With Bill Clinton's solid victory in Maryland, one might have expected Democrats in the state's congressional races to ride his coattails into office. But Maryland Republicans were able to gain two seats in the state's eight-member delegation, evenly splitting the delegation between the two parties.
The most surprising race was in the 6th District. By electing Roscoe Bartlett, Western Maryland voters have chosen a political novice. Mr. Bartlett, a Republican and ideological conservative, was able to win the election, but now he must learn how to legislate in a body hostile to most of his ideas.
The 103rd Congress will be dominated by Democrats with at least moderately liberal agendas. In Congress -- where the modus operandi is "reward your friends and punish your enemies" -- Mr. Bartlett will have to maneuver adroitly in order to win any choice committee assignments. If Mr. Bartlett decides to use his congressional seat merely as a bully pulpit to broadcast his conservative views, he will quickly find himself isolated and ineffectual. Nothing could be worse for his constituents, who suffer from the twin ills of a stagnant economy in the district's western section and rapid suburbanization in the eastern end.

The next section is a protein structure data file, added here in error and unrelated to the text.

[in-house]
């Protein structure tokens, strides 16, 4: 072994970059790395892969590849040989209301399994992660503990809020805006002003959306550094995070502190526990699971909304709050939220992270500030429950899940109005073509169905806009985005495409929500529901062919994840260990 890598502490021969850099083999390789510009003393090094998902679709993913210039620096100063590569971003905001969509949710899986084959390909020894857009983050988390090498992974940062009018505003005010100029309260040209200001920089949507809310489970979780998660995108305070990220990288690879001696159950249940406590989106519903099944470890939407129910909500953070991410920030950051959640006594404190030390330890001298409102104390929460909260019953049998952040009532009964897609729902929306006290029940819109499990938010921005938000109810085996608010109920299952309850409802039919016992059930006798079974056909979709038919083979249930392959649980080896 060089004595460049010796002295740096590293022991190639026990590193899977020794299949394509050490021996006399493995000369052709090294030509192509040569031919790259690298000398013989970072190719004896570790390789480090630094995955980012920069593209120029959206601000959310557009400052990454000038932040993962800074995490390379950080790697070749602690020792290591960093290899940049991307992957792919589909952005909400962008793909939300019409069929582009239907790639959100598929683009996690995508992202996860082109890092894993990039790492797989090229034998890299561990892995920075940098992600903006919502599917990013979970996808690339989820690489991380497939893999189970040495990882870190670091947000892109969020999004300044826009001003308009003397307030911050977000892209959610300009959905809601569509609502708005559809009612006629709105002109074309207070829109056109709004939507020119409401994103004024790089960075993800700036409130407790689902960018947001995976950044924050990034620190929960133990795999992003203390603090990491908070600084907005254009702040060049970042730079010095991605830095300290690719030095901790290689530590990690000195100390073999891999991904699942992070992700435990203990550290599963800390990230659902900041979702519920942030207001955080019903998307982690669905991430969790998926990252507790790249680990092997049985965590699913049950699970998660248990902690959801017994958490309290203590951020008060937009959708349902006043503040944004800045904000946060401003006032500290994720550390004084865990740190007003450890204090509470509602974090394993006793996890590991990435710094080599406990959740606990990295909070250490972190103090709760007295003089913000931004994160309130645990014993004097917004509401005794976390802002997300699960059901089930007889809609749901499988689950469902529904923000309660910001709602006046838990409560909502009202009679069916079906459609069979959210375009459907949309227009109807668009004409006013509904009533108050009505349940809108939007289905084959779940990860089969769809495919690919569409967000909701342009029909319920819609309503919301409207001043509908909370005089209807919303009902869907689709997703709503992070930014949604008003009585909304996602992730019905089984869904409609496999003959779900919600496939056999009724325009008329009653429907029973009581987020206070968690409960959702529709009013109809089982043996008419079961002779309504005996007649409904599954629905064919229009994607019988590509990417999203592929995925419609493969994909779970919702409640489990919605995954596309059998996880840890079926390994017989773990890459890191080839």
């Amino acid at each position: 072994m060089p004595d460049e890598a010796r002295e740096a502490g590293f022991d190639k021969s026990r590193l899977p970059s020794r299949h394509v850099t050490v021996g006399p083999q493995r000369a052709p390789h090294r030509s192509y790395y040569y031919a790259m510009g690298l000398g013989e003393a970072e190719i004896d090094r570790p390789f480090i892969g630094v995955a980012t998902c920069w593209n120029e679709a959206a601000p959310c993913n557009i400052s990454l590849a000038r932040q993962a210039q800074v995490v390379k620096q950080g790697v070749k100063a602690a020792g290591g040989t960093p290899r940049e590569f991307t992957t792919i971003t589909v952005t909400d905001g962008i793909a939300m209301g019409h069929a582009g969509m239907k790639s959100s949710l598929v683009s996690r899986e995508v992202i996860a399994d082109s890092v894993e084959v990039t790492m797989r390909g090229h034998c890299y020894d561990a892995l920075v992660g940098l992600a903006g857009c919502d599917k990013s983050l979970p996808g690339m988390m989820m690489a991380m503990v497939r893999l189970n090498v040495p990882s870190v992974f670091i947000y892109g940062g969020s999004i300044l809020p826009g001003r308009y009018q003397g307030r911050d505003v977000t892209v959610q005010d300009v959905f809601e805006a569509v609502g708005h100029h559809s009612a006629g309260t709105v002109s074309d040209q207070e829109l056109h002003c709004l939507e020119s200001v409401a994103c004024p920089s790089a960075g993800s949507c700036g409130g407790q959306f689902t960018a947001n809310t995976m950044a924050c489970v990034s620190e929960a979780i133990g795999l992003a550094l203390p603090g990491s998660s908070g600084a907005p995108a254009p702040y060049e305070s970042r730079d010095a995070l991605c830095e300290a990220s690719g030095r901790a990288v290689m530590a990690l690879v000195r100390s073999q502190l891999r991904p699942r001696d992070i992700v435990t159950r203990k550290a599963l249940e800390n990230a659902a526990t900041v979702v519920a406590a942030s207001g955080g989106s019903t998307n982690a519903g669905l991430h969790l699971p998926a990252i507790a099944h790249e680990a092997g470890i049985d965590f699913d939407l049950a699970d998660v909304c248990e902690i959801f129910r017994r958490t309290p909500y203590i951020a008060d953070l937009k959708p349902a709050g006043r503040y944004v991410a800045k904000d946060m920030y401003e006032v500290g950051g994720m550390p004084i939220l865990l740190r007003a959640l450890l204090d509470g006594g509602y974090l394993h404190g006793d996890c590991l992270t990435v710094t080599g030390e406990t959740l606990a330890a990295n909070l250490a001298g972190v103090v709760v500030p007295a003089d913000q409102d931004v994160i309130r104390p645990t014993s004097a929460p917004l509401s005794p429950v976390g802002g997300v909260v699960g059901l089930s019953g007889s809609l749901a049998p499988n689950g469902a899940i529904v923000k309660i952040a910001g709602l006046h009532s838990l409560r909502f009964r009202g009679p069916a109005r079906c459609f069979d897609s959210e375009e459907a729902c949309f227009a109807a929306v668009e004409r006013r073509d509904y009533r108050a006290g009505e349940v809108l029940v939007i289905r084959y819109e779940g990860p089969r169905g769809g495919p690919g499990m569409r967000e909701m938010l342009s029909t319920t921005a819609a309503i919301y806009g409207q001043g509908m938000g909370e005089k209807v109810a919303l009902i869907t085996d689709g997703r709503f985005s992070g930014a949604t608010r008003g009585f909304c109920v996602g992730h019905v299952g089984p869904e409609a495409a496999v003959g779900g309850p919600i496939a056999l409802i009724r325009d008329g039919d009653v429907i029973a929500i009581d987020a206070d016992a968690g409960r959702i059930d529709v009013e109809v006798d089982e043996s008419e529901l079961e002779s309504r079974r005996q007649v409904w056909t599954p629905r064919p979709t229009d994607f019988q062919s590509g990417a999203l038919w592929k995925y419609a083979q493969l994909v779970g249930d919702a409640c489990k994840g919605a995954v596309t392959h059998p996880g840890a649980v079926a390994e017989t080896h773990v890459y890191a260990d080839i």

Since the focus of Mr. Bartlett's campaign was hurling irresponsible charges at Democrat Thomas Hattery, he enters Congress without a clear directive from the voters. He never articulated any specific issues other than trimming down government, eliminating regulations and reducing taxes. If Mr. Bartlett fails to develop a positive legislative program to benefit his constituents, he may have an abbreviated congressional career.
In the hard-fought 1st District, first-termer Wayne Gilchrest used his solid Eastern Shore base to defeat Democratic third-termer Tom McMillen. The challenge facing Mr. Gilchrest is to adequately represent his Anne Arundel constituents.
In other congressional races, Republicans Helen Bentley and Constance Morella and Democrats Benjamin Cardin, Steny Hoyer and Kweisi Mfume won their races. In the newly created 4th District, state Sen. Albert Wynn joins the growing number of African-American representatives. And, with her expected victory, Barbara Mikulski begins a second U.S. Senate term in which should enhance her considerable presence in that body.